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70 years on, Martyrs School, a living memory of Aussie missionaries killed during WW2

Untitled3.jpegEvery year in September,  Martyrs Memorial Secondary School, in Popondetta,   celebrates Martyrs Day.  It is  an important event marking the establishment of the school after  the second world war.

But this year’s celebration  was  a special one.  2018 marks 70s years of the school’s existence.

For many generations of students, the Martyrs Memorial School,  as it used to be known,  holds  very fond memories.   It used to be an all-boys school.  Established  in  1948,  the Anglican Missionaries brought together students from all over the country.

“Students came from Eastern Highlands, From Jimi, Western Highlands,  from Milne and  New Britain. The whole of Papua New Guinea was here,”  says Lindsley Clement, Bishop of Popondetta and former student.

Former NBC Broadcaster, Winterford Suharupa,  was one of the early students of Martyrs  School.  Like  many other boys,  he  arrived straight from a village and received the best education the  Anglican Mission School could offer at the time.

“I came here as raw material. And this school gave me so much. It gave me direction and it made me see my future.”

In the 1940s and 50s,  bringing together children from all over the country  meant taking them away from their communities and parents for 12 months at a time.  Although the school was run almost entirely by Australian and British  teachers,  they  encouraged the boys to continue to practice their cultures and speak their languages while gaining an education.  They also tried as much as possible to make  the transition from village to school as smooth as possible.

“One of the things that was unique about this school was the ‘garden house system,” says former teacher, Phillip So’on.  “It allowed students to remain together. Even though they left their villages, they will have a house and a place they could call home.”

Each language  group had an allocated portion of land on which they  built  a garden house. Building a garden house meant, the older boys continued to practice important building  and life skills in the absence of their parents and younger boys learned from their older students.

“The older boys took care of the younger boys,” says former student Elijah Sarigari. “The school also encouraged agriculture. It taught us to be self-reliant.”

For their families, sending their children away to school was  a difficult decision.   But their decisions  sowed the fruits  of  national unity  nearly 40  years  before  Papua New Guineans began talking  of  political  independence  and nationhood.  Many of the students who came as boys formed lifelong friendships with those of other provinces.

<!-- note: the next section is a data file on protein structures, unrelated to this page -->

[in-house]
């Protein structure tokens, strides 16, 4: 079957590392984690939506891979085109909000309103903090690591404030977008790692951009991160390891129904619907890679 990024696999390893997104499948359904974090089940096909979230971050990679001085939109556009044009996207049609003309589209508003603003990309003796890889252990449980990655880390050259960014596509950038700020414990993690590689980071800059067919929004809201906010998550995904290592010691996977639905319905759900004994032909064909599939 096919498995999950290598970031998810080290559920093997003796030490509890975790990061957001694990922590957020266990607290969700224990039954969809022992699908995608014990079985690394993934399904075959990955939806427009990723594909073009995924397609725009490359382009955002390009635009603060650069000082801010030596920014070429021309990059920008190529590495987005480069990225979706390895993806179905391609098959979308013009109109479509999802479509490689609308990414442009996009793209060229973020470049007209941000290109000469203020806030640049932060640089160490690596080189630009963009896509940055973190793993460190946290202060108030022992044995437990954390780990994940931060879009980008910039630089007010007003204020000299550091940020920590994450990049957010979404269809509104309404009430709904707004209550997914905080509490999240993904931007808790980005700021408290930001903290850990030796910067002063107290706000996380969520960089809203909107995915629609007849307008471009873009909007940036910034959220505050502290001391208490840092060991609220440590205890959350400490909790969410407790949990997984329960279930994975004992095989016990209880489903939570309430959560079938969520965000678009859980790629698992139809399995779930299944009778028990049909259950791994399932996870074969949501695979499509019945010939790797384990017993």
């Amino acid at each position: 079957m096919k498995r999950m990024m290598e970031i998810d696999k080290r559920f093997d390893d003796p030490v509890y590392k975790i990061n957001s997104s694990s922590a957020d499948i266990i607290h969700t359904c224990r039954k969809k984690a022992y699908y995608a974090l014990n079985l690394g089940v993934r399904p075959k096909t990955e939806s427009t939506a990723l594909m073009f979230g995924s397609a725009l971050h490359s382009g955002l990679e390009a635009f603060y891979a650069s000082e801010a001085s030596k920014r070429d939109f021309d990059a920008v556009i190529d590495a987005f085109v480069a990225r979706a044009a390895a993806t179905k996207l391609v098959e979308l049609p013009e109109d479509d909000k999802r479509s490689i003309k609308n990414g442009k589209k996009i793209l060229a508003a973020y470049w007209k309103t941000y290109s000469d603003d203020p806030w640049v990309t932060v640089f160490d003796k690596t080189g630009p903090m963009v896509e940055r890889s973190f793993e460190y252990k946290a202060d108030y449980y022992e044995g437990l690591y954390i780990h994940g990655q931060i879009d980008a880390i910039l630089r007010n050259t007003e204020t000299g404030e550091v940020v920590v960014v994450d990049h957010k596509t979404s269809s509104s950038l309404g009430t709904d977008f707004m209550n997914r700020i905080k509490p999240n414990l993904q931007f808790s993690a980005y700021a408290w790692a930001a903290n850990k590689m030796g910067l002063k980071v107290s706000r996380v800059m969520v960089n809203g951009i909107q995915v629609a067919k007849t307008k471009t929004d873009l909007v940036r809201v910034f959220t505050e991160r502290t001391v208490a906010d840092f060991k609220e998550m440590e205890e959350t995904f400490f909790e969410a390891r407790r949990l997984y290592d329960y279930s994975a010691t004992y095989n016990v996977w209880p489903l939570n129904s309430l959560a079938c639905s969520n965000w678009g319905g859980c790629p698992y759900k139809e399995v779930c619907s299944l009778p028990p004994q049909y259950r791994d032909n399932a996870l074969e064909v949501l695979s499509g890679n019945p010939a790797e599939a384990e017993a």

Every year, the number of ‘old boys’ or former students, dwindles as new members are added.   For the older former students,  every  Martyrs day is an emotional reunion as they remember friends who have passed on and celebrate the bond they have.“When we sang the old school song, it brought many of us to tears,”  Winterford Suharupa recalls. “ It brought back so many memories.”

The school is a living memory of Australian and Papua New Guinean Anglican   missionaries who were  either killed by the invading Japanese army or killed for standing up for their faith.  They are now known as the ‘Martyrs of New Guinea.’

Some  of those who were killed were relatively young men and women. They  had come to  former colony before the war and refused to leave when the Japanese arrived.

Among them, were  four women. But two  the names that stand out in history of the province  are  May Hayman, an Anglican missionary  and Mavis Parkinson, a teacher.

Both were captured, starved  and later executed.  Others were also killed in the same period.     The school also honors two  Papua New Guinean evangelists – Lesley Gariadi and Lucien Tapiedi – both from the Milne Bay Province.  Tapiedi was killed as he defended the Anglican  missionaries he was with while Gariadi  died when the mission boat was attacked by a Japanese patrol.

What keeps resonating with generations of people whose tribal roots stem from strong warrior cultures, is the sacrifice by  the missionaries and the unflinching bravery in the face of death.

Many of the buildings are named after the men and women who gave their lives.   Many of the former students are named after the  Martyrs of Niugini.

In the 1990s, the school saw  some of its biggest  developments under Australian Missionary  principal,  Fr. Donald Johnson. Already close to retirement,   Fr. Donald mobilized  resources from overseas and  brought in Rotary Club volunteers to build  new dormitories and renovate   the classrooms.

The development also paved way for new changes that were to come  later  in the decade.

Mr. Phillip So’on, was one of the many influential teachers  who taught  at Martyrs School.  He was part of the team that made a decision to begin enrolling girls for the first time.  It was a decision that was met with much resistance but importance because of the need to meet the growing demand for education.

“I am proud to say that I was one of those who  made the decision to bring in girls. Criticisms came but at the end of the day girls are being educated.”

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